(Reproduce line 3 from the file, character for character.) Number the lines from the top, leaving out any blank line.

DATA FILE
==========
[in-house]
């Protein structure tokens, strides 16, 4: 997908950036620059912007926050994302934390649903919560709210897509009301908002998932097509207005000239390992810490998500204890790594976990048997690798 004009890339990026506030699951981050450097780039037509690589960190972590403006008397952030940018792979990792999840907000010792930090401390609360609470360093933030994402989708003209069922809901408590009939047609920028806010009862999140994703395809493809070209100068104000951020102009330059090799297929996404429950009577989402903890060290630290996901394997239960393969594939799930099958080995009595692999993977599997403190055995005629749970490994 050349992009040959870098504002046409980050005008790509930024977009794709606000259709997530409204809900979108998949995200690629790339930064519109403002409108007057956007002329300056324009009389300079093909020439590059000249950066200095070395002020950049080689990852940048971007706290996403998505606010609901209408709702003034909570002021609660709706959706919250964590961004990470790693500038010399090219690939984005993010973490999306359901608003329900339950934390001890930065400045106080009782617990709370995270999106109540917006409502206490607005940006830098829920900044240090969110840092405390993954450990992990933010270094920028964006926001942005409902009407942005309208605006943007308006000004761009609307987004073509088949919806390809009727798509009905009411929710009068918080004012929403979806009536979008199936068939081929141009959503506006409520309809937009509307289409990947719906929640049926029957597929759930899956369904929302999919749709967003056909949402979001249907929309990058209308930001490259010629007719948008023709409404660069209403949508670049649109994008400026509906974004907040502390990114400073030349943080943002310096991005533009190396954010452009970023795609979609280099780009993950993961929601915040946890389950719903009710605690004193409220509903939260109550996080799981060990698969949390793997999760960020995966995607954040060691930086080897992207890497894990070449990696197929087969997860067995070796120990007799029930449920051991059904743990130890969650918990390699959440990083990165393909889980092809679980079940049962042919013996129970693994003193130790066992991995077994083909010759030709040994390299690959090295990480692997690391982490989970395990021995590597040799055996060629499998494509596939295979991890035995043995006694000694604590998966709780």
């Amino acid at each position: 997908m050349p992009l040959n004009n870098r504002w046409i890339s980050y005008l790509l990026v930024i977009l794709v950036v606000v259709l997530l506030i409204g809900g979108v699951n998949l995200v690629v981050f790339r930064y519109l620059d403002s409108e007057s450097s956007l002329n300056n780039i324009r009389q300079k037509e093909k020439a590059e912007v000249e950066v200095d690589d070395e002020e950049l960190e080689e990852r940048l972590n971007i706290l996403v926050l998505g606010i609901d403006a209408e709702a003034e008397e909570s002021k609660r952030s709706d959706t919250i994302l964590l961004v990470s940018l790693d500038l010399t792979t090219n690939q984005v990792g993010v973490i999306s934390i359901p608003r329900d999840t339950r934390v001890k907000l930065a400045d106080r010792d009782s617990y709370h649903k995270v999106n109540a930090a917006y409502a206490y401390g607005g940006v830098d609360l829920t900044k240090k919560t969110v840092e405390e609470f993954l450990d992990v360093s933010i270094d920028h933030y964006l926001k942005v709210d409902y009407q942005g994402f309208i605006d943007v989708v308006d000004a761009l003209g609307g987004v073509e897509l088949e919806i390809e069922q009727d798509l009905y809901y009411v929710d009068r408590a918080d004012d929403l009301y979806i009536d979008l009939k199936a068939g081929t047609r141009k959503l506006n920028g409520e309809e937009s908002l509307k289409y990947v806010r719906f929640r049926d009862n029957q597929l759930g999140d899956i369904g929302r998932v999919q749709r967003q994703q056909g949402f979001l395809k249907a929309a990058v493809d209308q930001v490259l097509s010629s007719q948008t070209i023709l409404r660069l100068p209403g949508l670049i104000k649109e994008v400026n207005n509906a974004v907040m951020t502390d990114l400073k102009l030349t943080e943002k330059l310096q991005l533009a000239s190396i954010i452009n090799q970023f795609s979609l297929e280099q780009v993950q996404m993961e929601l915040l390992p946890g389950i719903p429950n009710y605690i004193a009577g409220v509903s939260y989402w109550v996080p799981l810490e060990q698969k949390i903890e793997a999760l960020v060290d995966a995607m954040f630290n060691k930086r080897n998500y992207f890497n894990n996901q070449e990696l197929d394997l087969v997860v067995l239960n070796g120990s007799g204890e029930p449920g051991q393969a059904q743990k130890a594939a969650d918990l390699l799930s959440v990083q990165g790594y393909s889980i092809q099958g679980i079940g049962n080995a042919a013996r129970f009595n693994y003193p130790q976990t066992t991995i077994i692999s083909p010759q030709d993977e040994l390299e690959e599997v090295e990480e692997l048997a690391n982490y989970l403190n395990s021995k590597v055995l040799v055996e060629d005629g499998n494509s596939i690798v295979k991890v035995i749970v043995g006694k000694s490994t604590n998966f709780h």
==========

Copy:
């Amino acid at each position: 997908m050349p992009l040959n004009n870098r504002w046409i890339s980050y005008l790509l990026v930024i977009l794709v950036v606000v259709l997530l506030i409204g809900g979108v699951n998949l995200v690629v981050f790339r930064y519109l620059d403002s409108e007057s450097s956007l002329n300056n780039i324009r009389q300079k037509e093909k020439a590059e912007v000249e950066v200095d690589d070395e002020e950049l960190e080689e990852r940048l972590n971007i706290l996403v926050l998505g606010i609901d403006a209408e709702a003034e008397e909570s002021k609660r952030s709706d959706t919250i994302l964590l961004v990470s940018l790693d500038l010399t792979t090219n690939q984005v990792g993010v973490i999306s934390i359901p608003r329900d999840t339950r934390v001890k907000l930065a400045d106080r010792d009782s617990y709370h649903k995270v999106n109540a930090a917006y409502a206490y401390g607005g940006v830098d609360l829920t900044k240090k919560t969110v840092e405390e609470f993954l450990d992990v360093s933010i270094d920028h933030y964006l926001k942005v709210d409902y009407q942005g994402f309208i605006d943007v989708v308006d000004a761009l003209g609307g987004v073509e897509l088949e919806i390809e069922q009727d798509l009905y809901y009411v929710d009068r408590a918080d004012d929403l009301y979806i009536d979008l009939k199936a068939g081929t047609r141009k959503l506006n920028g409520e309809e937009s908002l509307k289409y990947v806010r719906f929640r049926d009862n029957q597929l759930g999140d899956i369904g929302r998932v999919q749709r967003q994703q056909g949402f979001l395809k249907a929309a990058v493809d209308q930001v490259l097509s010629s007719q948008t070209i023709l409404r660069l100068p209403g949508l670049i104000k649109e994008v400026n207005n509906a974004v907040m951020t502390d990114l400073k102009l030349t943080e943002k330059l310096q991005l533009a000239s190396i954010i452009n090799q970023f795609s979609l297929e280099q780009v993950q996404m993961e929601l915040l390992p946890g389950i719903p429950n009710y605690i004193a009577g409220v509903s939260y989402w109550v996080p799981l810490e060990q698969k949390i903890e793997a999760l960020v060290d995966a995607m954040f630290n060691k930086r080897n998500y992207f890497n894990n996901q070449e990696l197929d394997l087969v997860v067995l239960n070796g120990s007799g204890e029930p449920g051991q393969a059904q743990k130890a594939a969650d918990l390699l799930s959440v990083q990165g790594y393909s889980i092809q099958g679980i079940g049962n080995a042919a013996r129970f009595n693994y003193p130790q976990t066992t991995i077994i692999s083909p010759q030709d993977e040994l390299e690959e599997v090295e990480e692997l048997a690391n982490y989970l403190n395990s021995k590597v055995l040799v055996e060629d005629g499998n494509s596939i690798v295979k991890v035995i749970v043995g006694k000694s490994t604590n998966f709780h």